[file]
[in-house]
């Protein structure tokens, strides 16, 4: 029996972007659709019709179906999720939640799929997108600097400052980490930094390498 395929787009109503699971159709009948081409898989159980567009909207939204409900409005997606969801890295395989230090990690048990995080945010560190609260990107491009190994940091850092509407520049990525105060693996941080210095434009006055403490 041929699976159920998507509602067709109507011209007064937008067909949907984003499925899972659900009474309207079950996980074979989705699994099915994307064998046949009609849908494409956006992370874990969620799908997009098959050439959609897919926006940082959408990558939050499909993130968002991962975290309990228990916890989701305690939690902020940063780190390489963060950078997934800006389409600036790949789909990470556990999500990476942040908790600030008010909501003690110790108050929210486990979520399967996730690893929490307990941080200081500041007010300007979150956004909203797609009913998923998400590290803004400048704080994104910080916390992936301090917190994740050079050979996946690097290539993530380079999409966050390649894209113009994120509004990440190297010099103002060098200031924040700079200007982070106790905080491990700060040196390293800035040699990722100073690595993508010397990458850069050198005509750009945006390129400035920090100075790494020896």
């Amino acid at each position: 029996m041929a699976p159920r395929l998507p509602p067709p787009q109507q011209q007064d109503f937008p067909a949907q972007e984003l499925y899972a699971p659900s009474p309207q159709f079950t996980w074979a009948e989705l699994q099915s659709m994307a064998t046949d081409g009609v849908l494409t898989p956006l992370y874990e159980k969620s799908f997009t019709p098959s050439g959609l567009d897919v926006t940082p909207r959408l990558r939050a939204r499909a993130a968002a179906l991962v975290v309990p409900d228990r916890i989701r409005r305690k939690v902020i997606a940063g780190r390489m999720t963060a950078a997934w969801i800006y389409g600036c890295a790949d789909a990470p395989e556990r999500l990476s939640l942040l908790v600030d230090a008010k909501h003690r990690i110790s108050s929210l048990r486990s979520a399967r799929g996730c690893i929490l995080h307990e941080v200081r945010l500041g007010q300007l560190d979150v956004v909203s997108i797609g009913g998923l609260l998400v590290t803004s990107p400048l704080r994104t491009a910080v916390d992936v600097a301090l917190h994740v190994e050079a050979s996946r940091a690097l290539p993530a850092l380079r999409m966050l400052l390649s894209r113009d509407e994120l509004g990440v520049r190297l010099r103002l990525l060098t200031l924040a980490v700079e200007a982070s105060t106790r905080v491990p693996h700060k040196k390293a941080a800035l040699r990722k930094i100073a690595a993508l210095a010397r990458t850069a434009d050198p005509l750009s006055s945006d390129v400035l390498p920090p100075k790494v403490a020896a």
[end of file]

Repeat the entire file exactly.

[in-house]
């Protein structure tokens, strides 16, 4: 029996972007659709019709179906999720939640799929997108600097400052980490930094390498 395929787009109503699971159709009948081409898989159980567009909207939204409900409005997606969801890295395989230090990690048990995080945010560190609260990107491009190994940091850092509407520049990525105060693996941080210095434009006055403490 041929699976159920998507509602067709109507011209007064937008067909949907984003499925899972659900009474309207079950996980074979989705699994099915994307064998046949009609849908494409956006992370874990969620799908997009098959050439959609897919926006940082959408990558939050499909993130968002991962975290309990228990916890989701305690939690902020940063780190390489963060950078997934800006389409600036790949789909990470556990999500990476942040908790600030008010909501003690110790108050929210486990979520399967996730690893929490307990941080200081500041007010300007979150956004909203797609009913998923998400590290803004400048704080994104910080916390992936301090917190994740050079050979996946690097290539993530380079999409966050390649894209113009994120509004990440190297010099103002060098200031924040700079200007982070106790905080491990700060040196390293800035040699990722100073690595993508010397990458850069050198005509750009945006390129400035920090100075790494020896």
């Amino acid at each position: 029996m041929a699976p159920r395929l998507p509602p067709p787009q109507q011209q007064d109503f937008p067909a949907q972007e984003l499925y899972a699971p659900s009474p309207q159709f079950t996980w074979a009948e989705l699994q099915s659709m994307a064998t046949d081409g009609v849908l494409t898989p956006l992370y874990e159980k969620s799908f997009t019709p098959s050439g959609l567009d897919v926006t940082p909207r959408l990558r939050a939204r499909a993130a968002a179906l991962v975290v309990p409900d228990r916890i989701r409005r305690k939690v902020i997606a940063g780190r390489m999720t963060a950078a997934w969801i800006y389409g600036c890295a790949d789909a990470p395989e556990r999500l990476s939640l942040l908790v600030d230090a008010k909501h003690r990690i110790s108050s929210l048990r486990s979520a399967r799929g996730c690893i929490l995080h307990e941080v200081r945010l500041g007010q300007l560190d979150v956004v909203s997108i797609g009913g998923l609260l998400v590290t803004s990107p400048l704080r994104t491009a910080v916390d992936v600097a301090l917190h994740v190994e050079a050979s996946r940091a690097l290539p993530a850092l380079r999409m966050l400052l390649s894209r113009d509407e994120l509004g990440v520049r190297l010099r103002l990525l060098t200031l924040a980490v700079e200007a982070s105060t106790r905080v491990p693996h700060k040196k390293a941080a800035l040699r990722k930094i100073a690595a993508l210095a010397r990458t850069a434009d050198p005509l750009s006055s945006d390129v400035l390498p920090p100075k790494v403490a020896a």